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The Meowmorphosis (Quirk Classics) Paperback – May 10, 2011

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Editorial Reviews

Review

“Highly recommended for connoisseurs of the bizarre.”—Publishers Weekly

“Takes meta-fiction to dizzying new heights.”—The Huffington Post

About the Author

 
Franz Kafka is one of the 20th century's most influential authors. His novella "The Metamorphosis" and his novels The Trial and The Castle are regarded among the most original works of modern Western literature. Coleridge Cook, writing under a different name, is a beloved fantasy novelist and blogger as well as the winner of several prestigious literary awards.

 

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Product Details

  • Series: Quirk Classics
  • Paperback: 208 pages
  • Publisher: Quirk Books (May 10, 2011)
  • Language: English
  • ISBN-10: 159474503X
  • ISBN-13: 978-1594745034
  • Product Dimensions: 5.2 x 0.5 x 8 inches
  • Shipping Weight: 7.2 ounces (View shipping rates and policies)
  • Average Customer Review: 3.0 out of 5 stars  See all reviews (50 customer reviews)
  • Amazon Best Sellers Rank: #1,136,934 in Books (See Top 100 in Books)

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Customer Reviews

Most Helpful Customer Reviews

35 of 39 people found the following review helpful By Anastasia Beaverhausen on March 23, 2011
Format: Paperback Vine Customer Review of Free Product ( What's this? )
"One morning, as Gregor Samsa was waking up from anxious dreams, he discovered that he had been changed into an adorable kitten."

In less capable hands, such a prompt would have resulted in a book that simply replaced the word "insect" with "kitten." But Quirk Books wisely commissioned an extremely capable fantasy writer to re-imagine Franz Kafka's The Metamorphosis as a work of gonzo literature. I'm happy to report that "The Meowmorphosis" (published by "Pride and Prejudice and Zombies publisher" Quirk Books) is more than the one-note parody its early detractors feared.

While the initial chapters stick close to Kafka's well-known novella, the book spirals out of control (in a good way) when Samsa leaves his parents' home to relieve them of the burden of caring and feeding for such a large, adorable kitten. Samsa's adventure is both hilarious and horrifying to witness, and takes meta-fiction to dizzying new heights. The new co-writer absolutely nails Kafka's voice; the new passages integrate so well with the story that it's hard to believe the book isn't entirely written by one author.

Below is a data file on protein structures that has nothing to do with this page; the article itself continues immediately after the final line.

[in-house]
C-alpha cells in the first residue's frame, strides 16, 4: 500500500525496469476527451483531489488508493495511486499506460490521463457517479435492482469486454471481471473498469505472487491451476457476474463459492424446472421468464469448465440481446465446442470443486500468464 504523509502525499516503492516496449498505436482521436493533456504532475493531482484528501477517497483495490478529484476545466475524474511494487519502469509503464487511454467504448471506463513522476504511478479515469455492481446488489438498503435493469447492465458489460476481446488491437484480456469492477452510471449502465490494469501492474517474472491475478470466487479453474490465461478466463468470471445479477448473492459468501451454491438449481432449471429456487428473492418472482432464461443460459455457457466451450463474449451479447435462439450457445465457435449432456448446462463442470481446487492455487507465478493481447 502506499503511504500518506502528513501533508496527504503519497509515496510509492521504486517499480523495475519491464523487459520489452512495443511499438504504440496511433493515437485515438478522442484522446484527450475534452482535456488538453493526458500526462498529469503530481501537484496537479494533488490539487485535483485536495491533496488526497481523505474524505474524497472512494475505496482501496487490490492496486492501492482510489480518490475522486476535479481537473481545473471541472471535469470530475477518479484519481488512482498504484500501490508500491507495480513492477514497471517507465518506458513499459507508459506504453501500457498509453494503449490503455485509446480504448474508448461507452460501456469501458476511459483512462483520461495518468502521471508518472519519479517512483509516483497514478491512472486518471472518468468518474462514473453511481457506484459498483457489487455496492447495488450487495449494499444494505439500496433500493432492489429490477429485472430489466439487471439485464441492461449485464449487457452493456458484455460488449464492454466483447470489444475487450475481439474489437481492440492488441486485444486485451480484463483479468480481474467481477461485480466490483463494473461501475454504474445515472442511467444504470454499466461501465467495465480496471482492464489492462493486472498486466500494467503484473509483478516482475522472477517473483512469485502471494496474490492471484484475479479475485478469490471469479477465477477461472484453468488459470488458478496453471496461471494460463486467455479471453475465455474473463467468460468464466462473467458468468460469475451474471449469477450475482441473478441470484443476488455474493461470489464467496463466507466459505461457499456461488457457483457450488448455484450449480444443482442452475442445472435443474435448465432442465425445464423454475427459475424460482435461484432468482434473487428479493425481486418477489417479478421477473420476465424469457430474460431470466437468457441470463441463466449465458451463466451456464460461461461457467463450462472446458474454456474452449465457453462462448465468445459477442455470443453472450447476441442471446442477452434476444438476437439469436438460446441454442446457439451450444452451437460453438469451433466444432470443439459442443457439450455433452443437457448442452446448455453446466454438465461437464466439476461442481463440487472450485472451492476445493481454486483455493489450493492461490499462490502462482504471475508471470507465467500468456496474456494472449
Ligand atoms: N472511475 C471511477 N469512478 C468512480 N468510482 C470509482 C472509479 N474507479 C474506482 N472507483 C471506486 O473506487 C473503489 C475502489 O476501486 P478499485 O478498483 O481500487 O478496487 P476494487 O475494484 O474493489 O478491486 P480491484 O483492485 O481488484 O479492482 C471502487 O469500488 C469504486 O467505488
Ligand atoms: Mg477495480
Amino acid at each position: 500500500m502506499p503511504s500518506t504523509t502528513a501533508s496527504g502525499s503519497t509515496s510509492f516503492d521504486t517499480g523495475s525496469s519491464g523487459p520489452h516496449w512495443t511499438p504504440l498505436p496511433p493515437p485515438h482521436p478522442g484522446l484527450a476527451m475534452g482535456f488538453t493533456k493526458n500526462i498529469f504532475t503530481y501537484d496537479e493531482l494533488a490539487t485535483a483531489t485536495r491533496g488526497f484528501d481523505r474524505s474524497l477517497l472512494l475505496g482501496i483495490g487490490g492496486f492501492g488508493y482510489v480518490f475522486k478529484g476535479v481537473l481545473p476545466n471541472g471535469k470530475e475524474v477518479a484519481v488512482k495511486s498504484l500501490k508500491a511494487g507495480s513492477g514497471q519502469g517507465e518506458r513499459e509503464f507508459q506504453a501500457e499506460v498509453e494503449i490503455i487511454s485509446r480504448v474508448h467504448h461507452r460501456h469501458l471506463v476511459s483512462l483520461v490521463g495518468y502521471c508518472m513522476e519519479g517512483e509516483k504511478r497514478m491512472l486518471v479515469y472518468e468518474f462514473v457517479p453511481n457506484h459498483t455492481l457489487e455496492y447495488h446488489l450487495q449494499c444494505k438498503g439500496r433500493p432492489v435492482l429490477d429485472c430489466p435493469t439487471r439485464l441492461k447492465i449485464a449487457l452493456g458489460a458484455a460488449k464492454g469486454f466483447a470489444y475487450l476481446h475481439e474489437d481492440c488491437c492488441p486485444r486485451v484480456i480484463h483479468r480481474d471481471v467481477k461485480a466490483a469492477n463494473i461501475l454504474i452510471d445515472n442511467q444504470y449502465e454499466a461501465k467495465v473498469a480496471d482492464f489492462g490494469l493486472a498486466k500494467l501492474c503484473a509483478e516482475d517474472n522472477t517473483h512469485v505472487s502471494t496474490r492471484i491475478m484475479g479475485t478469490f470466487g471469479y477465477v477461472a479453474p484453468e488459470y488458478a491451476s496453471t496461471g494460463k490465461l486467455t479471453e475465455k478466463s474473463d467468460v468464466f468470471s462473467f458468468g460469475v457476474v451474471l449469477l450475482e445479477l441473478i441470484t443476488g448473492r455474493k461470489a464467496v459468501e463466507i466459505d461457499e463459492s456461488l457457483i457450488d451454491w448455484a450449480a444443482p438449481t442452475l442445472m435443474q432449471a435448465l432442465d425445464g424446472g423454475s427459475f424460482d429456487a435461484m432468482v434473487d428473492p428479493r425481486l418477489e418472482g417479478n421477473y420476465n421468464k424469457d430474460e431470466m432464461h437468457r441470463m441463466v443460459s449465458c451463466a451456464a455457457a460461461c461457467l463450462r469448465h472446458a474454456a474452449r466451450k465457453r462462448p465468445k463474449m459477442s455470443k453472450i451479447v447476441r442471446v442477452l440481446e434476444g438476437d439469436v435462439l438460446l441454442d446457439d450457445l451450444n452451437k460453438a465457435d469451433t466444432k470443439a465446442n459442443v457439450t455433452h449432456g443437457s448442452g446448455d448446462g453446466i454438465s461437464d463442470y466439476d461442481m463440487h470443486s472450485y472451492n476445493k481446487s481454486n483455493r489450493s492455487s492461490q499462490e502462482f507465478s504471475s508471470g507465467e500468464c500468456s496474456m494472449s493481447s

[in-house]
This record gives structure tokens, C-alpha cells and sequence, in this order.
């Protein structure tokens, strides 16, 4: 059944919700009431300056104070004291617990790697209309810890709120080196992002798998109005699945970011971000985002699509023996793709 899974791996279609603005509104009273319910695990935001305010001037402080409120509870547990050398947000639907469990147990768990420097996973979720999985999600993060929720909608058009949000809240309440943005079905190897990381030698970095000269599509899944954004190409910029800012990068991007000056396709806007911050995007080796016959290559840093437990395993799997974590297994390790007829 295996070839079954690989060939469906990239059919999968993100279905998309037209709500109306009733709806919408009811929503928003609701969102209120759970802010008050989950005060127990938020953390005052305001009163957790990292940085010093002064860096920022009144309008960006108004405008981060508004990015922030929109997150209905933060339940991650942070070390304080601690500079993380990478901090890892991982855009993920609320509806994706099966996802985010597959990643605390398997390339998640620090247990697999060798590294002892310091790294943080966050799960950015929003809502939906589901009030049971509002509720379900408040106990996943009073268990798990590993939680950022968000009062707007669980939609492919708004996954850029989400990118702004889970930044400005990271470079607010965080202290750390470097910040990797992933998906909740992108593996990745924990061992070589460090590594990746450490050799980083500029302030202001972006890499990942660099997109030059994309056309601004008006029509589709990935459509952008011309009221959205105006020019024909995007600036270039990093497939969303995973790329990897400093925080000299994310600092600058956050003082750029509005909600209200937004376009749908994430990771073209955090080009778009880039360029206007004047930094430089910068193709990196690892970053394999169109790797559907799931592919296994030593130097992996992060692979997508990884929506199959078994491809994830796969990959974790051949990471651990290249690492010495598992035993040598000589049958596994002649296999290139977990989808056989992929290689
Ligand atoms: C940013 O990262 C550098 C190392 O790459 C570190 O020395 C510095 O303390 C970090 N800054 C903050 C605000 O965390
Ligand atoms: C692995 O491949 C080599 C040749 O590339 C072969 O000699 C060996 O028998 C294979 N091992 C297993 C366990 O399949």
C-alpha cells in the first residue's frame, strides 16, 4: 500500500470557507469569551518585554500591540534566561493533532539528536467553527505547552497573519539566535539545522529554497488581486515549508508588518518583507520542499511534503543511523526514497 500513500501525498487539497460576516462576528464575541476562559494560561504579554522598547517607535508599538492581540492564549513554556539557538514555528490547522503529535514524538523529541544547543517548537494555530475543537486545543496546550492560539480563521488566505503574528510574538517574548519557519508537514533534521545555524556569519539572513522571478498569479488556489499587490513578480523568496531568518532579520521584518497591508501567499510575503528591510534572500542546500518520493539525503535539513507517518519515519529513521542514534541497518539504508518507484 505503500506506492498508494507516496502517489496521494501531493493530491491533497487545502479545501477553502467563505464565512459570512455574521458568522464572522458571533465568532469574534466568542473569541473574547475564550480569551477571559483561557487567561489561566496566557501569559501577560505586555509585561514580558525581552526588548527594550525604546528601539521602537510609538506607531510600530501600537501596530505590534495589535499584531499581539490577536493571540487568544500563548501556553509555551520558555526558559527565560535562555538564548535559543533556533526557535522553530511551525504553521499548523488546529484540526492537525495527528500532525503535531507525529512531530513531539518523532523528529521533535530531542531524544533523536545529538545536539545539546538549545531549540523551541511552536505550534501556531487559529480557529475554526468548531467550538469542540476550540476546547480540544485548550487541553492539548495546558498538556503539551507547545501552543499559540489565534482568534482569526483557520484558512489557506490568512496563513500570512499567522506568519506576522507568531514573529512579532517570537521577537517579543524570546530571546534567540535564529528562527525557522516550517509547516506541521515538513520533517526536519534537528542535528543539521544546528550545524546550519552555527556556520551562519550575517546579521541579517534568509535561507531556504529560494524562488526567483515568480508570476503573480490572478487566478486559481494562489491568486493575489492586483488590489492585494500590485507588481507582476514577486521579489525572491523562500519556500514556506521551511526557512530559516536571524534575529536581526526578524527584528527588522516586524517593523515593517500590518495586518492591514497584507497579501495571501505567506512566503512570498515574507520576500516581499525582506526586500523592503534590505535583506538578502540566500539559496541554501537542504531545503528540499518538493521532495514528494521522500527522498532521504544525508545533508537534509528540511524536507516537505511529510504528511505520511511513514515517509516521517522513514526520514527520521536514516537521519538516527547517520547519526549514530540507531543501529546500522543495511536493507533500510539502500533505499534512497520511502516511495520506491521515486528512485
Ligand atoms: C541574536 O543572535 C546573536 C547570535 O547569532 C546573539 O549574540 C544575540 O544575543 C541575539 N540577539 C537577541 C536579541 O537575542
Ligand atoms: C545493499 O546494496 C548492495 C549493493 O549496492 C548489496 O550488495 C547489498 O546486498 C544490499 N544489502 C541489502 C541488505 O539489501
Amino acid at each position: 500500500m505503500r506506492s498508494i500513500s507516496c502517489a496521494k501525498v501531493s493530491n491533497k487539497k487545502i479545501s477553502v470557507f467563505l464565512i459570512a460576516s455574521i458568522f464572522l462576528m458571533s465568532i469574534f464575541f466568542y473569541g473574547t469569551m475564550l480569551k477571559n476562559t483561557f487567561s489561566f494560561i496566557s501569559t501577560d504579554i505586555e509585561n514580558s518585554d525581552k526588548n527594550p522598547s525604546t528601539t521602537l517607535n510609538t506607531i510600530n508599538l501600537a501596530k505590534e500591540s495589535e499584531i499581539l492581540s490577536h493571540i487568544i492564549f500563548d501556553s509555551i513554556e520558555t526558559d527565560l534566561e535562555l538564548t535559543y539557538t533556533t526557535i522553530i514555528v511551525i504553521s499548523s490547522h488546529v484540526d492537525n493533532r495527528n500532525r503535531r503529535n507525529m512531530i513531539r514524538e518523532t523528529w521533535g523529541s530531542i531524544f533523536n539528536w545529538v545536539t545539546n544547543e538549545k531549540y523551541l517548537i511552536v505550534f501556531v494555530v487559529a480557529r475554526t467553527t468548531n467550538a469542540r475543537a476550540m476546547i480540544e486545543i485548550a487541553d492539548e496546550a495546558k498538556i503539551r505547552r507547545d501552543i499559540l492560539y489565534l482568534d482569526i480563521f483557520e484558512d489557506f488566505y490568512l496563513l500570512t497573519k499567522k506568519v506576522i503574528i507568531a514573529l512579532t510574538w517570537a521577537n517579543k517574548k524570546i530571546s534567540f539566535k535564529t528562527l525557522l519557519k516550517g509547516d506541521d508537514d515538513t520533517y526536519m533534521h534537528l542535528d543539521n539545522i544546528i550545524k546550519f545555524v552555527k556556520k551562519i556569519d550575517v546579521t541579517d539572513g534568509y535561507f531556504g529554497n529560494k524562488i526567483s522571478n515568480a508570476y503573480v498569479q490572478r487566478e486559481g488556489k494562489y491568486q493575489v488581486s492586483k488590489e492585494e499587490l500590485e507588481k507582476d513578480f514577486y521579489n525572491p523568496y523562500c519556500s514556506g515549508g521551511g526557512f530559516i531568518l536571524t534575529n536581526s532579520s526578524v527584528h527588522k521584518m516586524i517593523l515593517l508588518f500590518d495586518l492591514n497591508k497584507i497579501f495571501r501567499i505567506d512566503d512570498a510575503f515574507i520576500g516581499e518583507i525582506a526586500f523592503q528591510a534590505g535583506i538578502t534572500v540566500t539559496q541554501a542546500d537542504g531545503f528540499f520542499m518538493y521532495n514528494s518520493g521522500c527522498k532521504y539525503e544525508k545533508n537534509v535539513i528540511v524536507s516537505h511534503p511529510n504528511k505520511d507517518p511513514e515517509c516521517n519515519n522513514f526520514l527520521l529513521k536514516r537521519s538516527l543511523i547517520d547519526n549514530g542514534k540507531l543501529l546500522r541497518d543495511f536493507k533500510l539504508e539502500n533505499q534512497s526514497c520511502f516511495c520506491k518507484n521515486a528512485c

Co-author Coleridge Cook (a pseudonym for an award-winning fantasy novelist) describes Samsa's feline behavior in detail, and not a page goes by in which a piece of furniture is not scratched or perched on. Bowls of milk are lapped at, and humans are snuggled with.

Will cat-lovers enjoy "The Meowmorphosis"? Yes -- there's no doubt in my mind that cat-lovers will find Samsa just as cute and cuddly as his sister does in the story. I'm a dog person, and even I was LOL-ing by the book's end.
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20 of 21 people found the following review helpful By J. Roberts VINE VOICE on March 24, 2011
Format: Paperback Vine Customer Review of Free Product ( What's this? )
I love these homages/ripoffs of classic literature. I started with Pride Prejudice and Zombies and have been keeping up with Quirk Classics' output ever since. I think Meowmorphosis would have to rank near the top of that genre.